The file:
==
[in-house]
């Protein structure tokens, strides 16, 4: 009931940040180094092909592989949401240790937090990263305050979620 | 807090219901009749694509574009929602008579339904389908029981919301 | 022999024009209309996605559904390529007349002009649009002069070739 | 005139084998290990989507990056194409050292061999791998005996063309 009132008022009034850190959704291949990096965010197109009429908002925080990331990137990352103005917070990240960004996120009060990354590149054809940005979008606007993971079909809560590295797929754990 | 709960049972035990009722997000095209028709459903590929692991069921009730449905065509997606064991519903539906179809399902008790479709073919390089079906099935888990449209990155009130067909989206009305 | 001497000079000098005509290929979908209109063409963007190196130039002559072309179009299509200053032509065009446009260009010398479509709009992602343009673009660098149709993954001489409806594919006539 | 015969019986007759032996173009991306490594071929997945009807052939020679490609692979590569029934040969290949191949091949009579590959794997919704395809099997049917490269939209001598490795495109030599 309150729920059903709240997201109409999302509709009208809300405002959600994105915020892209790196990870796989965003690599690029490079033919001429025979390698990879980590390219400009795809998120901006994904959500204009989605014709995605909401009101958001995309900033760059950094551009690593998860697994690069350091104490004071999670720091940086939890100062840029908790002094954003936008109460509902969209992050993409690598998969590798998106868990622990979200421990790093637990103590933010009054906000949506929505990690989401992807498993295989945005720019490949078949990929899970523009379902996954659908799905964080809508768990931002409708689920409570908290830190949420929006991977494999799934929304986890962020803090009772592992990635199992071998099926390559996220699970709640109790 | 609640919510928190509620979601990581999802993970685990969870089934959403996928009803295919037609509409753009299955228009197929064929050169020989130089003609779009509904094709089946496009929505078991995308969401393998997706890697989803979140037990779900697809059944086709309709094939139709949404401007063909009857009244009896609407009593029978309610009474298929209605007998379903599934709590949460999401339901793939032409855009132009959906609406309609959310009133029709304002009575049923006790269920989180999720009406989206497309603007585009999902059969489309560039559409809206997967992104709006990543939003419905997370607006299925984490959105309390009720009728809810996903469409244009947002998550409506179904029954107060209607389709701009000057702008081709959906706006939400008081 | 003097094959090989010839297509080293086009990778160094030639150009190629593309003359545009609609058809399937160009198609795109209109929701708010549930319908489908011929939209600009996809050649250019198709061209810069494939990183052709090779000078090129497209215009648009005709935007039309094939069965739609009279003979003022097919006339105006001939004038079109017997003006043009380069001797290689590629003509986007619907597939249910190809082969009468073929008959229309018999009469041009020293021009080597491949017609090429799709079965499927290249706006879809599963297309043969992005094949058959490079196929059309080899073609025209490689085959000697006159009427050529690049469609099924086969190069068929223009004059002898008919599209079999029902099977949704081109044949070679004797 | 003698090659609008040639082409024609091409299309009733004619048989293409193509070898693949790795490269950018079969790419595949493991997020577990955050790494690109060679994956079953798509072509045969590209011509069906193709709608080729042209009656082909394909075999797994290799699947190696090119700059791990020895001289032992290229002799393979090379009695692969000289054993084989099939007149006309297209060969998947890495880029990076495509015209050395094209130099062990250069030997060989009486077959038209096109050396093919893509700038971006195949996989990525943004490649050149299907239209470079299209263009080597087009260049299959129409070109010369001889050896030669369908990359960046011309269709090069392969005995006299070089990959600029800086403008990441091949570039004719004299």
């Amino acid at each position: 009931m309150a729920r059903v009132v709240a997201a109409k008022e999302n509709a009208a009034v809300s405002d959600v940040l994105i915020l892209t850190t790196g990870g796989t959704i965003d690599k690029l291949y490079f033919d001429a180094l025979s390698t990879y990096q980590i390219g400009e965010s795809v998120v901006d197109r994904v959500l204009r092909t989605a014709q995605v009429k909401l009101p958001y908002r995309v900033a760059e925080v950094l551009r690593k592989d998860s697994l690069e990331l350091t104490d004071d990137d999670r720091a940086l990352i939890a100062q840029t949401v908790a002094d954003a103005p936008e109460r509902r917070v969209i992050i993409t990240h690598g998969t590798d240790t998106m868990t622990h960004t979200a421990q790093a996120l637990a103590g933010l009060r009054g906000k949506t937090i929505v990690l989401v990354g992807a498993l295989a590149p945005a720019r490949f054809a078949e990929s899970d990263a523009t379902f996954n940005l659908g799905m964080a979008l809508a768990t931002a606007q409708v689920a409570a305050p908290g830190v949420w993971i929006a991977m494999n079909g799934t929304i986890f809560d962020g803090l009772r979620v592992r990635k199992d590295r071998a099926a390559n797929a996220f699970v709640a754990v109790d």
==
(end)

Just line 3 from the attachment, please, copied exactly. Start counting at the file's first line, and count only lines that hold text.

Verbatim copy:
């Amino acid at each position: 009931m309150a729920r059903v009132v709240a997201a109409k008022e999302n509709a009208a009034v809300s405002d959600v940040l994105i915020l892209t850190t790196g990870g796989t959704i965003d690599k690029l291949y490079f033919d001429a180094l025979s390698t990879y990096q980590i390219g400009e965010s795809v998120v901006d197109r994904v959500l204009r092909t989605a014709q995605v009429k909401l009101p958001y908002r995309v900033a760059e925080v950094l551009r690593k592989d998860s697994l690069e990331l350091t104490d004071d990137d999670r720091a940086l990352i939890a100062q840029t949401v908790a002094d954003a103005p936008e109460r509902r917070v969209i992050i993409t990240h690598g998969t590798d240790t998106m868990t622990h960004t979200a421990q790093a996120l637990a103590g933010l009060r009054g906000k949506t937090i929505v990690l989401v990354g992807a498993l295989a590149p945005a720019r490949f054809a078949e990929s899970d990263a523009t379902f996954n940005l659908g799905m964080a979008l809508a768990t931002a606007q409708v689920a409570a305050p908290g830190v949420w993971i929006a991977m494999n079909g799934t929304i986890f809560d962020g803090l009772r979620v592992r990635k199992d590295r071998a099926a390559n797929a996220f699970v709640a754990v109790d």